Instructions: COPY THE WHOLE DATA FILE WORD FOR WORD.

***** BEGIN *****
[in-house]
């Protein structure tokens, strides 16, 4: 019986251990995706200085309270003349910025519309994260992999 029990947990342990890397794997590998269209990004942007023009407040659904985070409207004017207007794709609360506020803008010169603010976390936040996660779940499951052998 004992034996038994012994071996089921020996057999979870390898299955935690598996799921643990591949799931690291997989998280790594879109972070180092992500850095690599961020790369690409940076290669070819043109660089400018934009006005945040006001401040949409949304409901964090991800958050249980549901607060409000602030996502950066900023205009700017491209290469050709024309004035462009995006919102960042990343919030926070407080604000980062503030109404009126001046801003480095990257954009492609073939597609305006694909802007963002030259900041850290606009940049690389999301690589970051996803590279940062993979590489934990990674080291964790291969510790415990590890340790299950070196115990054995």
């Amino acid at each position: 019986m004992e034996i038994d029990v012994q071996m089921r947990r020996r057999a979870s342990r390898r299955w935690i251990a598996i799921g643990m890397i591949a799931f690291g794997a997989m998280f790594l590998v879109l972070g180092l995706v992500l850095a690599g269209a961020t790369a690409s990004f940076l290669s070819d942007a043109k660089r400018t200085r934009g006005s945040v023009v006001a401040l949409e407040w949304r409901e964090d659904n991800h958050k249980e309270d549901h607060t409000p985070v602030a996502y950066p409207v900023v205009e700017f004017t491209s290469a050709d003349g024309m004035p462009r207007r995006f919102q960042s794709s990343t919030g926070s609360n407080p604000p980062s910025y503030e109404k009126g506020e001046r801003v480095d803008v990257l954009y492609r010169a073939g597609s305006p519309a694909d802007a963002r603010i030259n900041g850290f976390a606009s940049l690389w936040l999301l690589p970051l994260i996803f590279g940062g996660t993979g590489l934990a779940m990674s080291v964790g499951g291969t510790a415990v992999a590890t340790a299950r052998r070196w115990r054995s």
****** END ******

[in-house]
């Protein structure tokens, strides 16, 4: 019986251990995706200085309270003349910025519309994260992999 029990947990342990890397794997590998269209990004942007023009407040659904985070409207004017207007794709609360506020803008010169603010976390936040996660779940499951052998 004992034996038994012994071996089921020996057999979870390898299955935690598996799921643990591949799931690291997989998280790594879109972070180092992500850095690599961020790369690409940076290669070819043109660089400018934009006005945040006001401040949409949304409901964090991800958050249980549901607060409000602030996502950066900023205009700017491209290469050709024309004035462009995006919102960042990343919030926070407080604000980062503030109404009126001046801003480095990257954009492609073939597609305006694909802007963002030259900041850290606009940049690389999301690589970051996803590279940062993979590489934990990674080291964790291969510790415990590890340790299950070196115990054995």
């Amino acid at each position: 019986m004992e034996i038994d029990v012994q071996m089921r947990r020996r057999a979870s342990r390898r299955w935690i251990a598996i799921g643990m890397i591949a799931f690291g794997a997989m998280f790594l590998v879109l972070g180092l995706v992500l850095a690599g269209a961020t790369a690409s990004f940076l290669s070819d942007a043109k660089r400018t200085r934009g006005s945040v023009v006001a401040l949409e407040w949304r409901e964090d659904n991800h958050k249980e309270d549901h607060t409000p985070v602030a996502y950066p409207v900023v205009e700017f004017t491209s290469a050709d003349g024309m004035p462009r207007r995006f919102q960042s794709s990343t919030g926070s609360n407080p604000p980062s910025y503030e109404k009126g506020e001046r801003v480095d803008v990257l954009y492609r010169a073939g597609s305006p519309a694909d802007a963002r603010i030259n900041g850290f976390a606009s940049l690389w936040l999301l690589p970051l994260i996803f590279g940062g996660t993979g590489l934990a779940m990674s080291v964790g499951g291969t510790a415990v992999a590890t340790a299950r052998r070196w115990r054995s």